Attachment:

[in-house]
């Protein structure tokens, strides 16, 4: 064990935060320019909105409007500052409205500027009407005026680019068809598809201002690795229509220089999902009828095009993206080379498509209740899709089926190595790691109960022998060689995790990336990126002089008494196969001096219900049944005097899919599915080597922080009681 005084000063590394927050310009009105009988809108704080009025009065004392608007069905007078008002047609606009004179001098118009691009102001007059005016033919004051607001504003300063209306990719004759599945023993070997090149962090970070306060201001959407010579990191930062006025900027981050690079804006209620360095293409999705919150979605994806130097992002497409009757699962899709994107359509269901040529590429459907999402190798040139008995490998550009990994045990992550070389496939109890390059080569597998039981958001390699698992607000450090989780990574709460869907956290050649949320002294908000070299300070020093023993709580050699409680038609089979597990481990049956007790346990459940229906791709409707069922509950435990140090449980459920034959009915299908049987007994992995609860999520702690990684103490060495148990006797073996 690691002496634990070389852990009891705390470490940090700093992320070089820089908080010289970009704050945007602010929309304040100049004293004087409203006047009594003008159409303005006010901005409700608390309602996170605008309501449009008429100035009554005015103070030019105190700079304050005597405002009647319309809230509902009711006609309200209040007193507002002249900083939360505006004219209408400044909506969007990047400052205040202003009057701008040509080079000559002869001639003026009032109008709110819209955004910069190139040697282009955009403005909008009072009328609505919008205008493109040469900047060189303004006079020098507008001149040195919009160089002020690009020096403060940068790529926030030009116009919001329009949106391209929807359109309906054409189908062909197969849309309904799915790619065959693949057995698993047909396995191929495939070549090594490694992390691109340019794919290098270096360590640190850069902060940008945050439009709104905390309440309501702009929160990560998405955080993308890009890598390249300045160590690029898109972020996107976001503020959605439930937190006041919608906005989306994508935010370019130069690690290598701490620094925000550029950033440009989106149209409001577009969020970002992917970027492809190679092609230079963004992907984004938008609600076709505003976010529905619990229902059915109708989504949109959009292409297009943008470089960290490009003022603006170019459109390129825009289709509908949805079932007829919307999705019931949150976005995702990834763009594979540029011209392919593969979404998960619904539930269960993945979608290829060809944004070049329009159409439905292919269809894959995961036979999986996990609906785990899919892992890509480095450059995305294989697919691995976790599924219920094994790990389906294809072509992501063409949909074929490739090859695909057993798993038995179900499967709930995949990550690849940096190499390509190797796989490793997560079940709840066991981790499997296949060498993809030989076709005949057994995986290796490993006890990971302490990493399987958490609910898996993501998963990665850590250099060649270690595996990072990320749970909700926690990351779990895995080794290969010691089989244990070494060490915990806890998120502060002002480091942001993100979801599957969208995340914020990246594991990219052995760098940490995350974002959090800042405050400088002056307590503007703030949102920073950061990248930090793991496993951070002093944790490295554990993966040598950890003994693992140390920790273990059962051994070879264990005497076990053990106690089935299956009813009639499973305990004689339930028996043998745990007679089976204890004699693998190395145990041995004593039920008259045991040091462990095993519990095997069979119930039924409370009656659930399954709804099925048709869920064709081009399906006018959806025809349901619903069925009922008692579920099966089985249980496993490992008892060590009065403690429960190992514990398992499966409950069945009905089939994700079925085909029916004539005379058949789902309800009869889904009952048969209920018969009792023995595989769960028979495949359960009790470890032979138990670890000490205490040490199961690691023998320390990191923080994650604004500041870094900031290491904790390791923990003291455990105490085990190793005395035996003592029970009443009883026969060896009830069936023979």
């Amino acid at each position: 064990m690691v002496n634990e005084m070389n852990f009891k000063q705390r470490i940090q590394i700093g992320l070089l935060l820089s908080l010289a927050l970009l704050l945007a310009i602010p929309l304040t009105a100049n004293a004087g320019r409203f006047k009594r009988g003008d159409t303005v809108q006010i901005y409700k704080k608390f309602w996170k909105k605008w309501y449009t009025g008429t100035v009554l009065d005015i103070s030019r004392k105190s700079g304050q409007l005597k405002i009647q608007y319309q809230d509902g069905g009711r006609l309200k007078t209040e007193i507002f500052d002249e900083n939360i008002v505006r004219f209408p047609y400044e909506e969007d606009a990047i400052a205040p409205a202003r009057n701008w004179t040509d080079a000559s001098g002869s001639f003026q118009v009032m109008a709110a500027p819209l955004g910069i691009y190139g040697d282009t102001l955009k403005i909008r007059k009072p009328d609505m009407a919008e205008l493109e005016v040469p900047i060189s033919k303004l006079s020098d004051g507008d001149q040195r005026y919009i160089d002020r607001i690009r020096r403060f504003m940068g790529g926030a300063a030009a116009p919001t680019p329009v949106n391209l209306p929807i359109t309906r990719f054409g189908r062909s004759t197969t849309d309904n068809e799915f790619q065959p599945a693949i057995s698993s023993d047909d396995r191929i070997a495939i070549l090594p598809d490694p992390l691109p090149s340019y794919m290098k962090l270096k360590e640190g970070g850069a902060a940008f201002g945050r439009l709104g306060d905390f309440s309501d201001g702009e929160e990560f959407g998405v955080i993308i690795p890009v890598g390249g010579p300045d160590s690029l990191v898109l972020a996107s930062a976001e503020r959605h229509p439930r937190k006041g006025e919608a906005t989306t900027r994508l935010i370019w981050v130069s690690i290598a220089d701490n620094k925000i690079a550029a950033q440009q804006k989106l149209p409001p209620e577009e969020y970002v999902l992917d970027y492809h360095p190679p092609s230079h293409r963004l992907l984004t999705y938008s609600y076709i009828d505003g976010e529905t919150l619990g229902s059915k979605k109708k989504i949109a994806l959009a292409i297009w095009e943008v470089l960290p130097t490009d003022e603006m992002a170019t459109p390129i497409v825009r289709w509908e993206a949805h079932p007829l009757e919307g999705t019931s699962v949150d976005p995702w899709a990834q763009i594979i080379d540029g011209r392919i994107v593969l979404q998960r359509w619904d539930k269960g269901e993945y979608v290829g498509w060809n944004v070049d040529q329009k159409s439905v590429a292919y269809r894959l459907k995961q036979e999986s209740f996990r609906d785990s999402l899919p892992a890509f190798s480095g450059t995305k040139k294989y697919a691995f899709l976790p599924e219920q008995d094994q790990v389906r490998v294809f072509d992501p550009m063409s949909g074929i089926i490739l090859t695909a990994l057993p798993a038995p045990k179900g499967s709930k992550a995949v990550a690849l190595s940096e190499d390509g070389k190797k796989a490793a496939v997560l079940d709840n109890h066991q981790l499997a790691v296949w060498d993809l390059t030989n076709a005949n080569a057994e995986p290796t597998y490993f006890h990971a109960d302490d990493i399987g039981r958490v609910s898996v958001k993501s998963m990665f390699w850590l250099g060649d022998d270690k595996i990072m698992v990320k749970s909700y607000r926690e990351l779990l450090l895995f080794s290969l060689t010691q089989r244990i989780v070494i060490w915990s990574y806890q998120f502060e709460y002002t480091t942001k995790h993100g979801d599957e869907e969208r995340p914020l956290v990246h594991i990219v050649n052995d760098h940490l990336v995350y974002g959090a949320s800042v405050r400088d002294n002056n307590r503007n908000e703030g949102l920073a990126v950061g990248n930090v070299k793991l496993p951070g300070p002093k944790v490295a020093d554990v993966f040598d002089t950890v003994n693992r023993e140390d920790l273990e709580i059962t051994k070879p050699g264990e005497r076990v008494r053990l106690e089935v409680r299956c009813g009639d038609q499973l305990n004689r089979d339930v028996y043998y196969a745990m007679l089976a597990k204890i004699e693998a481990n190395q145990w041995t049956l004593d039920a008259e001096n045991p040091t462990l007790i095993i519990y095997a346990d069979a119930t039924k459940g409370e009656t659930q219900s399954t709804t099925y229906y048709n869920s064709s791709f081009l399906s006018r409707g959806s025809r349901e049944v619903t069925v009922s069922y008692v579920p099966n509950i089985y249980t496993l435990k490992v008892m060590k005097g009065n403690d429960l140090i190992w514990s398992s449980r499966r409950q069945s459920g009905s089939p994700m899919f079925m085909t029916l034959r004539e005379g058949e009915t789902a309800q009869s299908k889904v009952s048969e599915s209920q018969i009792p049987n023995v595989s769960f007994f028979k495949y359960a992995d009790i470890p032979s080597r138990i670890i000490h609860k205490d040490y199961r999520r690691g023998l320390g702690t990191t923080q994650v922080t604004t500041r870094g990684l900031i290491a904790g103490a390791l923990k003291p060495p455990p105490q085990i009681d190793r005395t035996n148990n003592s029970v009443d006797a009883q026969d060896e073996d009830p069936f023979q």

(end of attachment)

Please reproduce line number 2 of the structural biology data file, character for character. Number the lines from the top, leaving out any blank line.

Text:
């Protein structure tokens, strides 16, 4: 064990935060320019909105409007500052409205500027009407005026680019068809598809201002690795229509220089999902009828095009993206080379498509209740899709089926190595790691109960022998060689995790990336990126002089008494196969001096219900049944005097899919599915080597922080009681 005084000063590394927050310009009105009988809108704080009025009065004392608007069905007078008002047609606009004179001098118009691009102001007059005016033919004051607001504003300063209306990719004759599945023993070997090149962090970070306060201001959407010579990191930062006025900027981050690079804006209620360095293409999705919150979605994806130097992002497409009757699962899709994107359509269901040529590429459907999402190798040139008995490998550009990994045990992550070389496939109890390059080569597998039981958001390699698992607000450090989780990574709460869907956290050649949320002294908000070299300070020093023993709580050699409680038609089979597990481990049956007790346990459940229906791709409707069922509950435990140090449980459920034959009915299908049987007994992995609860999520702690990684103490060495148990006797073996 690691002496634990070389852990009891705390470490940090700093992320070089820089908080010289970009704050945007602010929309304040100049004293004087409203006047009594003008159409303005006010901005409700608390309602996170605008309501449009008429100035009554005015103070030019105190700079304050005597405002009647319309809230509902009711006609309200209040007193507002002249900083939360505006004219209408400044909506969007990047400052205040202003009057701008040509080079000559002869001639003026009032109008709110819209955004910069190139040697282009955009403005909008009072009328609505919008205008493109040469900047060189303004006079020098507008001149040195919009160089002020690009020096403060940068790529926030030009116009919001329009949106391209929807359109309906054409189908062909197969849309309904799915790619065959693949057995698993047909396995191929495939070549090594490694992390691109340019794919290098270096360590640190850069902060940008945050439009709104905390309440309501702009929160990560998405955080993308890009890598390249300045160590690029898109972020996107976001503020959605439930937190006041919608906005989306994508935010370019130069690690290598701490620094925000550029950033440009989106149209409001577009969020970002992917970027492809190679092609230079963004992907984004938008609600076709505003976010529905619990229902059915109708989504949109959009292409297009943008470089960290490009003022603006170019459109390129825009289709509908949805079932007829919307999705019931949150976005995702990834763009594979540029011209392919593969979404998960619904539930269960993945979608290829060809944004070049329009159409439905292919269809894959995961036979999986996990609906785990899919892992890509480095450059995305294989697919691995976790599924219920094994790990389906294809072509992501063409949909074929490739090859695909057993798993038995179900499967709930995949990550690849940096190499390509190797796989490793997560079940709840066991981790499997296949060498993809030989076709005949057994995986290796490993006890990971302490990493399987958490609910898996993501998963990665850590250099060649270690595996990072990320749970909700926690990351779990895995080794290969010691089989244990070494060490915990806890998120502060002002480091942001993100979801599957969208995340914020990246594991990219052995760098940490995350974002959090800042405050400088002056307590503007703030949102920073950061990248930090793991496993951070002093944790490295554990993966040598950890003994693992140390920790273990059962051994070879264990005497076990053990106690089935299956009813009639499973305990004689339930028996043998745990007679089976204890004699693998190395145990041995004593039920008259045991040091462990095993519990095997069979119930039924409370009656659930399954709804099925048709869920064709081009399906006018959806025809349901619903069925009922008692579920099966089985249980496993490992008892060590009065403690429960190992514990398992499966409950069945009905089939994700079925085909029916004539005379058949789902309800009869889904009952048969209920018969009792023995595989769960028979495949359960009790470890032979138990670890000490205490040490199961690691023998320390990191923080994650604004500041870094900031290491904790390791923990003291455990105490085990190793005395035996003592029970009443009883026969060896009830069936023979």